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If you have a child with a speech or communication disorder, one of the best things you can do is work with the school to become a partner for your child’s future. When you consider yourself as a teammate for your child’s teachers, you can help your child succeed in school – and in life. Continue reading

Technology Benefits Special Education Classrooms – And Beyond

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Meet them where they are – and help them use technology to make the most of their abilities and build their futures. This attitude is what many special education teachers are finding to be successful with their students. Over the last decade a positive change has been occurring that teachers and students are seeing firsthand and research is supporting – that technology benefits special education classrooms in many ways for students who have various challenges. Continue reading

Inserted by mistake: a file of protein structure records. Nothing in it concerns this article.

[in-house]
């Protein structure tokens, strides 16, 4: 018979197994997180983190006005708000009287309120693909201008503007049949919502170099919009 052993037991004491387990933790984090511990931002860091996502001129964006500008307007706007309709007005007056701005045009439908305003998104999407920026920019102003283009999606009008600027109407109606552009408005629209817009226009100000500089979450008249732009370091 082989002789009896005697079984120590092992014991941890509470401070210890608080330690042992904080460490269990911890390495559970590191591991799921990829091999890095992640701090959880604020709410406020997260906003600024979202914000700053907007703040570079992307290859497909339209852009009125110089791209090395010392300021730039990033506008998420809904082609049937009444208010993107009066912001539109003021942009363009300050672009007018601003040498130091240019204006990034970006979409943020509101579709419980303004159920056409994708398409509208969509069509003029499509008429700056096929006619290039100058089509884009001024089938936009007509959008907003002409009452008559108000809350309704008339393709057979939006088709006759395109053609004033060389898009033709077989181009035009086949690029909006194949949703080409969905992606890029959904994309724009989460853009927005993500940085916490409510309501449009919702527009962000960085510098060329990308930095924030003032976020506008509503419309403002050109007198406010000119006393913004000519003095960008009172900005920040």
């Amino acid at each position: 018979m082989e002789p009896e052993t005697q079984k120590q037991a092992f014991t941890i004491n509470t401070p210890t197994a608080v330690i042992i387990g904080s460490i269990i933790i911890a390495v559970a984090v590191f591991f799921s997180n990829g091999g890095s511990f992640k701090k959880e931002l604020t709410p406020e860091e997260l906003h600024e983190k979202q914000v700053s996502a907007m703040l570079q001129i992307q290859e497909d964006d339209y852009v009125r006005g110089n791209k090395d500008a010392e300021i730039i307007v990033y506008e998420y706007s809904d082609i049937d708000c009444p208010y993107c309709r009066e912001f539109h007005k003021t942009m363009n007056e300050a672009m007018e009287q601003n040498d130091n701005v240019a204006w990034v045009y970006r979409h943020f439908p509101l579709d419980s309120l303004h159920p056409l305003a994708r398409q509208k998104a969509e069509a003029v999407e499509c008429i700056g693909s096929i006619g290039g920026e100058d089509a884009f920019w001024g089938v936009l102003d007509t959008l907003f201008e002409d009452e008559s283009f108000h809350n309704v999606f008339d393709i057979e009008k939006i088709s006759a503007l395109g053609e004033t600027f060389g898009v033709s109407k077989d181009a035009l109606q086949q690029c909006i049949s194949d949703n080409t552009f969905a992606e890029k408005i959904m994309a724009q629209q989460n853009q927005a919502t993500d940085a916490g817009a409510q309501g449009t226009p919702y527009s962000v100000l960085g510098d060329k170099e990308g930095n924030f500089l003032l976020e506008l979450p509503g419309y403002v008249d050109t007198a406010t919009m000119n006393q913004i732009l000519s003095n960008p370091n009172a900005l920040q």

Help! My Child Doesn’t Qualify for Speech Therapy in School

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When Speech Therapy in School isn't An Option

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What Can I Do To Help My Child?

It can be one of the most frustrating things that a parent can face – believing that his or her child needs help and not knowing how to provide it. If your child is struggling with speech or communication issues but the school has said he or she doesn’t qualify for speech therapy at school, there are still several options you can use to help your child. Other options within the school, private SLPs, at-home activities, and other professional services can all be of help to your child’s communication development. Continue reading

What You Need to Know If Your Child is Starting Speech Therapy – Answers to 5 Common Questions